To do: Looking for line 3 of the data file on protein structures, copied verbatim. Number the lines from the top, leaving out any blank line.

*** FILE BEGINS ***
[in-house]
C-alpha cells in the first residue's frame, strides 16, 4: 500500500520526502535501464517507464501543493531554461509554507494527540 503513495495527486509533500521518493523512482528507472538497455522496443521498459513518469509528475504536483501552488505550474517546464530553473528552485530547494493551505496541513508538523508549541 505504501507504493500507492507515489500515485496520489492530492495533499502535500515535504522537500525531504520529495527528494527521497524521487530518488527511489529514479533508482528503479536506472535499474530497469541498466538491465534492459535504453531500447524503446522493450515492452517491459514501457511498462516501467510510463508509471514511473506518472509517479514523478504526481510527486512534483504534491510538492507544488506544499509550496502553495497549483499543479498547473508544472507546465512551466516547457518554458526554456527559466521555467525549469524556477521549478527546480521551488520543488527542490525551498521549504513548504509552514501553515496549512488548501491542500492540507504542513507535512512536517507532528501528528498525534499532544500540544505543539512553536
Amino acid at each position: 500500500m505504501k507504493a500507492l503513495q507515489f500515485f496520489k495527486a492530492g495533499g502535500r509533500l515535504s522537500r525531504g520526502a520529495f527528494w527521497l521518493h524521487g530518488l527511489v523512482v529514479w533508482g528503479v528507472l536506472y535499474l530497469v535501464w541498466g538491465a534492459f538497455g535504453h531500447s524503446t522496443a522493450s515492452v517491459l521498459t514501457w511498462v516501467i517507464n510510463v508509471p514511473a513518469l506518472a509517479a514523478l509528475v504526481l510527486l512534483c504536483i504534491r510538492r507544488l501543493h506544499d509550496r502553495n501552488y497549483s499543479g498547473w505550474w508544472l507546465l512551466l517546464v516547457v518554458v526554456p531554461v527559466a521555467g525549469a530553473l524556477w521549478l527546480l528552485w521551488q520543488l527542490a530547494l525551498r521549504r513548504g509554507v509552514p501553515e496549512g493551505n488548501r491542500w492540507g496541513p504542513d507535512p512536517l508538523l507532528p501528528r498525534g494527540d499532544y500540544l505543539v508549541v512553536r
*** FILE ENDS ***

Amino acid at each position: 500500500m505504501k507504493a500507492l503513495q507515489f500515485f496520489k495527486a492530492g495533499g502535500r509533500l515535504s522537500r525531504g520526502a520529495f527528494w527521497l521518493h524521487g530518488l527511489v523512482v529514479w533508482g528503479v528507472l536506472y535499474l530497469v535501464w541498466g538491465a534492459f538497455g535504453h531500447s524503446t522496443a522493450s515492452v517491459l521498459t514501457w511498462v516501467i517507464n510510463v508509471p514511473a513518469l506518472a509517479a514523478l509528475v504526481l510527486l512534483c504536483i504534491r510538492r507544488l501543493h506544499d509550496r502553495n501552488y497549483s499543479g498547473w505550474w508544472l507546465l512551466l517546464v516547457v518554458v526554456p531554461v527559466a521555467g525549469a530553473l524556477w521549478l527546480l528552485w521551488q520543488l527542490a530547494l525551498r521549504r513548504g509554507v509552514p501553515e496549512g493551505n488548501r491542500w492540507g496541513p504542513d507535512p512536517l508538523l507532528p501528528r498525534g494527540d499532544y500540544l505543539v508549541v512553536r